Self-improvement is killing me

December 4, 2015

The very commandment that promised life proved to be death to me. For sin, seizing an opportunity through the commandment, deceived me and through it killed me. – St. Paul

We Methodists talk a lot about sanctification. Our emphasis on this doctrine distinguishes Methodism from other Protestant traditions more than anything. Heaven knows, no other Christian tradition besides the Wesleyan movement (of which our Holiness brethren are part) has routinely spoken of “perfection,” the completion of the process of sanctification, as a real-live possibility on this side of heaven.

But we are also children of the Reformation. Even sanctification, we say, is as much a free gift as justification. As with justification, the only thing we offer is our consent, which itself is made possible only by the Holy Spirit.

That sounds nice, I guess. But I think I’m finally able to articulate something that I’ve been sensing within myself for a while: I have twisted this doctrine of grace into something it was never supposed to be: a list of rules, a means of self-justification, a program for self-improvement.

And it is killing my spirit.

I have turned sanctification into the Law all over again. As the apostle Paul describes, the “old man” within me keeps thinking this Law will bring life, but it only condemns me and brings death.

Hence, when I read these words, courtesy of Mockingbird Ministries and the late Lutheran theologian Gerhard Forde, about my corrupted view of sanctification, I literally cried:

Sanctification is thus simply the art of getting used to justification. It is not something added to justification. It is not the final defense against a justification too liberally granted. It is the justified life. It is what happens when the old being comes up against the end of its self-justifying and self-gratifying ways, however pious. It is life lived in anticipation of the resurrection.

Sanctification, at least my mistaken view of it, is the “final defense against a justification too liberally granted.” Yes! “Cheap grace” and “easy-believe-ism,” I say, can easily sneak in the door if we’re not careful! Let’s put a hedge of good works around God’s grace, so we can charge more for it!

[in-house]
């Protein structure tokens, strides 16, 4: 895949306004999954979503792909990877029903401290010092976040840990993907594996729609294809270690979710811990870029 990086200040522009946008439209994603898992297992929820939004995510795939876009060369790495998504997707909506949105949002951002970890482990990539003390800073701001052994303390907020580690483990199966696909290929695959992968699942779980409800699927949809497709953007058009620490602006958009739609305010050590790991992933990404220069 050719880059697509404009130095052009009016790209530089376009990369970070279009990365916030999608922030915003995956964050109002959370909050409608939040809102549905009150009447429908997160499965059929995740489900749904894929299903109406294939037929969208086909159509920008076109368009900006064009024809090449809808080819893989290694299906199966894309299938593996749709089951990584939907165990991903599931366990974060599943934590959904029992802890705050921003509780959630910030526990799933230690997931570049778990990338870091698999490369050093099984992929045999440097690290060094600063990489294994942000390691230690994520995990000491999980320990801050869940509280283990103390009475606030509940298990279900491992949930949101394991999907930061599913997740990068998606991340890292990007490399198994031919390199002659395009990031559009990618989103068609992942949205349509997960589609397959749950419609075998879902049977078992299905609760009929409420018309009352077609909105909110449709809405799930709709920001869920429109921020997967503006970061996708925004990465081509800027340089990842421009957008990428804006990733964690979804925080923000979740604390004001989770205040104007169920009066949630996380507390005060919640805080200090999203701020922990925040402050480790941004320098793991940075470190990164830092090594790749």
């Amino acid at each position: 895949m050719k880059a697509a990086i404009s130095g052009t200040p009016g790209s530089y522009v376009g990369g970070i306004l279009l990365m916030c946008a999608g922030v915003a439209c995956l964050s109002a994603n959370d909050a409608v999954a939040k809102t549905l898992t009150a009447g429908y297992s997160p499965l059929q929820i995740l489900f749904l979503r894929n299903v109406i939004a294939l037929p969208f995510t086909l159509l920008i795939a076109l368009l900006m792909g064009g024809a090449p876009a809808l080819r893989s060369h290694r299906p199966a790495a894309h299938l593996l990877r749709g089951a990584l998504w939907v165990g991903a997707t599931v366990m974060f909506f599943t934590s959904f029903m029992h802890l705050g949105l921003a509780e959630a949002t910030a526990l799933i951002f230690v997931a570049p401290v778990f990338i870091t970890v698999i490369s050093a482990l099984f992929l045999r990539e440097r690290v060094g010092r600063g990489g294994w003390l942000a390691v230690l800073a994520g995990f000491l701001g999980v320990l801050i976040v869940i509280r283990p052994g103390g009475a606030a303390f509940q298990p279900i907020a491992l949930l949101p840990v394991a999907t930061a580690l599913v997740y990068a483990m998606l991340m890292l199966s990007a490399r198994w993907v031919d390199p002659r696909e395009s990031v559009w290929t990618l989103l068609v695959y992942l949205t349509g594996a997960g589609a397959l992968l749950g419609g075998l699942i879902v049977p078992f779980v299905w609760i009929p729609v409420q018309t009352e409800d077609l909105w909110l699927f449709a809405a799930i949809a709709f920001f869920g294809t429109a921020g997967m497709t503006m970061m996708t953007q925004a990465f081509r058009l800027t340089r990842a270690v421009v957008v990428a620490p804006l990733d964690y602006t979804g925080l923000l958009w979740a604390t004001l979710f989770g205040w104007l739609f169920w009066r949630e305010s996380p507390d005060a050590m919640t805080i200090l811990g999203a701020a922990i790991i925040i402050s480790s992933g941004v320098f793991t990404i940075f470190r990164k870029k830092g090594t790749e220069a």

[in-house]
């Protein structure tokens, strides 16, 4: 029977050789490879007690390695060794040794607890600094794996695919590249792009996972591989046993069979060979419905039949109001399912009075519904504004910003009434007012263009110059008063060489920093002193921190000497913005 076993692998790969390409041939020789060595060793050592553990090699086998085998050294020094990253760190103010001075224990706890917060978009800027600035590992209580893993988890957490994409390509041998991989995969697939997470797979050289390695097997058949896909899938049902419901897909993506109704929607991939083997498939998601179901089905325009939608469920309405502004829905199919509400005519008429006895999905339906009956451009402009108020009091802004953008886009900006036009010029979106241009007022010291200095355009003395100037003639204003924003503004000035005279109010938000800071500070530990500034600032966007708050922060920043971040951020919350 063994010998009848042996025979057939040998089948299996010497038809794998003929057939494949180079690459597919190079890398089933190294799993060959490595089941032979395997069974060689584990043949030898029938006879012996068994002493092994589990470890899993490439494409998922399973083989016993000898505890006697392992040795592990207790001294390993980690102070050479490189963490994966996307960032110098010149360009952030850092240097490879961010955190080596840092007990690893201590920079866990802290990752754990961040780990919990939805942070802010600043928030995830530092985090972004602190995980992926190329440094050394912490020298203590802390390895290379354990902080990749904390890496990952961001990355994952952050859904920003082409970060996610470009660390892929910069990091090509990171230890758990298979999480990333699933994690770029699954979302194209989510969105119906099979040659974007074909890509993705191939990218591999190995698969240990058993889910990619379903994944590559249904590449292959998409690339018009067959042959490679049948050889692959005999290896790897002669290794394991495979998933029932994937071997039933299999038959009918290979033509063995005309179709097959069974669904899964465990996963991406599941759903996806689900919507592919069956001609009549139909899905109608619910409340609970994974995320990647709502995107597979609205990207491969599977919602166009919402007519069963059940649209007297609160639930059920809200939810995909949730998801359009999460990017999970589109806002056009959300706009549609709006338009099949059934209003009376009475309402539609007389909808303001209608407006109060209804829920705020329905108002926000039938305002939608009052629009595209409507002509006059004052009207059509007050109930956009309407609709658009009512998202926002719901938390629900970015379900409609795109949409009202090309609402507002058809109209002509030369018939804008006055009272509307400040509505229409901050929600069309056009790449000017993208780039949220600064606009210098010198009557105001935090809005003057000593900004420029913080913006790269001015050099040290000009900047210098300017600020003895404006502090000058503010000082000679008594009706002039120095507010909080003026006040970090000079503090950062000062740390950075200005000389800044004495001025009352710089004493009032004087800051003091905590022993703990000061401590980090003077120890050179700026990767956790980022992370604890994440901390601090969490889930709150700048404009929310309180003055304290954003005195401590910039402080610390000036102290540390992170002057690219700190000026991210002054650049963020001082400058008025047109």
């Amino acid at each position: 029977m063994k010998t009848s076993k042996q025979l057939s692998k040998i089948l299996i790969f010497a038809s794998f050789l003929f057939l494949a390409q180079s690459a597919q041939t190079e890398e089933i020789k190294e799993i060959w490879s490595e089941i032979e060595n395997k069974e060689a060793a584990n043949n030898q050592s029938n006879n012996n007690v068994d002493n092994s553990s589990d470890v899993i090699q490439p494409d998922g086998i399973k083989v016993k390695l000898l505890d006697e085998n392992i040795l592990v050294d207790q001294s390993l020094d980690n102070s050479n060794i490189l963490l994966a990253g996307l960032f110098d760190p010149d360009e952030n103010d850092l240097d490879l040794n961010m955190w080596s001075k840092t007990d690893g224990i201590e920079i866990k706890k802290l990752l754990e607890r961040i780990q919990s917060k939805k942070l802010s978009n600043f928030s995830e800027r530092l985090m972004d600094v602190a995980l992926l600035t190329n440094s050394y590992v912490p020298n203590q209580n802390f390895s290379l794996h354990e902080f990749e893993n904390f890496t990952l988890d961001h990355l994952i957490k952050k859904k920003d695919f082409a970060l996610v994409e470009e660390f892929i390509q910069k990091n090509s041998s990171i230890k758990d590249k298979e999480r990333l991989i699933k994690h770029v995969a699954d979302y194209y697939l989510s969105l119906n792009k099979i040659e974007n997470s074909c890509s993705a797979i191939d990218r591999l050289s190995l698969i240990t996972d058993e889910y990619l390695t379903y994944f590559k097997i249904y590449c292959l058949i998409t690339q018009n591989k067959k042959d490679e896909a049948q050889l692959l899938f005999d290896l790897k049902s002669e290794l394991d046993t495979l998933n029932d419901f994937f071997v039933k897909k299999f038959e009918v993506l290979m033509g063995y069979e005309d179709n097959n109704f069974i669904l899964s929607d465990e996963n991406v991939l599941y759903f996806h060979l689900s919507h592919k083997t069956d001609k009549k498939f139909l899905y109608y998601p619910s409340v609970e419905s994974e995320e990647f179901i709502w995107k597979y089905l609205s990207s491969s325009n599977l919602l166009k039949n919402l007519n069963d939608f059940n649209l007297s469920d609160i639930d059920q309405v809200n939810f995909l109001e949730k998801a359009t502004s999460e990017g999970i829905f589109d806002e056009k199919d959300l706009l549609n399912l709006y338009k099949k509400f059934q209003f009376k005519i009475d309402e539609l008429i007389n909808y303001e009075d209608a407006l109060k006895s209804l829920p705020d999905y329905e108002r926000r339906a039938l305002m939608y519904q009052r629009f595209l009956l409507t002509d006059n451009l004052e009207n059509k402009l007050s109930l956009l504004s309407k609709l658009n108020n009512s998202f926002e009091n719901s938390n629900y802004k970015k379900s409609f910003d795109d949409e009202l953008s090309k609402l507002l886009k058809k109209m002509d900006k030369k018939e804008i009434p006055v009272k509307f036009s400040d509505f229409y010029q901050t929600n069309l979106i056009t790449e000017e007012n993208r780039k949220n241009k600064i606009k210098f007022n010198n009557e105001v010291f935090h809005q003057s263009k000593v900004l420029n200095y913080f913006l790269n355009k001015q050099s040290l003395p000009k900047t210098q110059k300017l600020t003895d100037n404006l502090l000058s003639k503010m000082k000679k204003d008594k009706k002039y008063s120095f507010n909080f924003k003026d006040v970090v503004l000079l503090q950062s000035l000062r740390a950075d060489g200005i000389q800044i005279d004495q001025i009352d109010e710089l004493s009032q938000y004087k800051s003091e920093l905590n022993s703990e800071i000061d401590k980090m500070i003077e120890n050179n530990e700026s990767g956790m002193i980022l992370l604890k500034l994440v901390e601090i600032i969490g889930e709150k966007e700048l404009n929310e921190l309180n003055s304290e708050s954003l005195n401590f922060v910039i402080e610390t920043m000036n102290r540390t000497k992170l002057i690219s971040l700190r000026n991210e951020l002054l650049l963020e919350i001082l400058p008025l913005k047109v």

Forde continues:

God alone does the justifying simply by declaring the ungodly to be so, for Jesus’ sake. Most everyone is willing to concede that, at least in some fashion. But, of course, then comes the question: what happens next? Must not the justified live properly? Must not justification be safeguarded so it will not be abused? So sanctification enters the picture supposedly to rescue the good ship Salvation from the shipwreck on the rocks of Grace Alone. Sanctification, it seems, is our part of the bargain… The result of this kind of thinking is generally disastrous…

… as my experience bears witness.

So I’m done with it. God must do the sanctifying or it won’t happen at all. I can’t do it myself. I’m not even sure I can safely talk about sanctification anymore. As Forde says, even talking about it is dangerous and seductive to the “old man” of Romans 6.

But not just Forde… Listen to what John Piper says, in this post entitled “Should We Teach that Good Works Come with Saving Faith?” (I assumed the question was rhetorical before I read the article, since we have to contend with the Book of James.) But it isn’t for Piper: